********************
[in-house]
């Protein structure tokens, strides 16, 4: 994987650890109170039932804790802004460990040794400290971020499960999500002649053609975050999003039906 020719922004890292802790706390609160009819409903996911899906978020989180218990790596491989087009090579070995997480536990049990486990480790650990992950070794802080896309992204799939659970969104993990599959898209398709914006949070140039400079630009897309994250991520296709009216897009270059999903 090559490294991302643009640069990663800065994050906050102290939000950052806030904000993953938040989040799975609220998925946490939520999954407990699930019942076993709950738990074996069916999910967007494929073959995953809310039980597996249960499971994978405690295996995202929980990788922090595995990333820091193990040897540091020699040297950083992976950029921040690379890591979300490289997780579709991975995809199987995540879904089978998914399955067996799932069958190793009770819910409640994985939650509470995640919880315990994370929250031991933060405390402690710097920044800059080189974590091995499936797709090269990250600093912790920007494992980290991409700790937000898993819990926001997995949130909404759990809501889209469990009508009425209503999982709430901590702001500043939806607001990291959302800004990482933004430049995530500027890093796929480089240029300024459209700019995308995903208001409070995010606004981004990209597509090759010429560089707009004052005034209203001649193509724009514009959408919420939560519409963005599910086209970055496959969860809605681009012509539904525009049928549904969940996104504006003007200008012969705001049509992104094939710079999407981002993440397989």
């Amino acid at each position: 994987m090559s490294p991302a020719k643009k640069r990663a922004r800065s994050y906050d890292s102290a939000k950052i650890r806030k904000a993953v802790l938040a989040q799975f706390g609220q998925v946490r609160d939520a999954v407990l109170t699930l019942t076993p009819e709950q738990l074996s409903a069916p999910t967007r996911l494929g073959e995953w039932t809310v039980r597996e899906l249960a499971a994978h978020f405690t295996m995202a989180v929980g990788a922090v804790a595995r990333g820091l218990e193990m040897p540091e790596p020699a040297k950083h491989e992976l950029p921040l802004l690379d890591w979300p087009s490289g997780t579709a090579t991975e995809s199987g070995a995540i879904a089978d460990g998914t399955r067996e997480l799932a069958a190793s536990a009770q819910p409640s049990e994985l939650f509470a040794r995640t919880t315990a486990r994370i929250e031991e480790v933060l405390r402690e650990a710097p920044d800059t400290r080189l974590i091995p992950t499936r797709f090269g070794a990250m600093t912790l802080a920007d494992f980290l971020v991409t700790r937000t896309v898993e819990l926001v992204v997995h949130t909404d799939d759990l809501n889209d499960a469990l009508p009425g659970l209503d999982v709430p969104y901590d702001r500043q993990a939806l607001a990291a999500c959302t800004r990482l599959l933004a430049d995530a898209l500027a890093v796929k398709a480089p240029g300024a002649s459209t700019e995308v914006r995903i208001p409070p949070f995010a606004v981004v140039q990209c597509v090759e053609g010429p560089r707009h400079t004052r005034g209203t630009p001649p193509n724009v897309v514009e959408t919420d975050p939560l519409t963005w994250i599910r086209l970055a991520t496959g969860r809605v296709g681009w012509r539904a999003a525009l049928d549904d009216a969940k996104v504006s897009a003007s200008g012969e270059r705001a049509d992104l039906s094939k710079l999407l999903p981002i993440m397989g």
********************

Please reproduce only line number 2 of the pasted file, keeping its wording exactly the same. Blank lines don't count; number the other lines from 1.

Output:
């Protein structure tokens, strides 16, 4: 994987650890109170039932804790802004460990040794400290971020499960999500002649053609975050999003039906 020719922004890292802790706390609160009819409903996911899906978020989180218990790596491989087009090579070995997480536990049990486990480790650990992950070794802080896309992204799939659970969104993990599959898209398709914006949070140039400079630009897309994250991520296709009216897009270059999903 090559490294991302643009640069990663800065994050906050102290939000950052806030904000993953938040989040799975609220998925946490939520999954407990699930019942076993709950738990074996069916999910967007494929073959995953809310039980597996249960499971994978405690295996995202929980990788922090595995990333820091193990040897540091020699040297950083992976950029921040690379890591979300490289997780579709991975995809199987995540879904089978998914399955067996799932069958190793009770819910409640994985939650509470995640919880315990994370929250031991933060405390402690710097920044800059080189974590091995499936797709090269990250600093912790920007494992980290991409700790937000898993819990926001997995949130909404759990809501889209469990009508009425209503999982709430901590702001500043939806607001990291959302800004990482933004430049995530500027890093796929480089240029300024459209700019995308995903208001409070995010606004981004990209597509090759010429560089707009004052005034209203001649193509724009514009959408919420939560519409963005599910086209970055496959969860809605681009012509539904525009049928549904969940996104504006003007200008012969705001049509992104094939710079999407981002993440397989």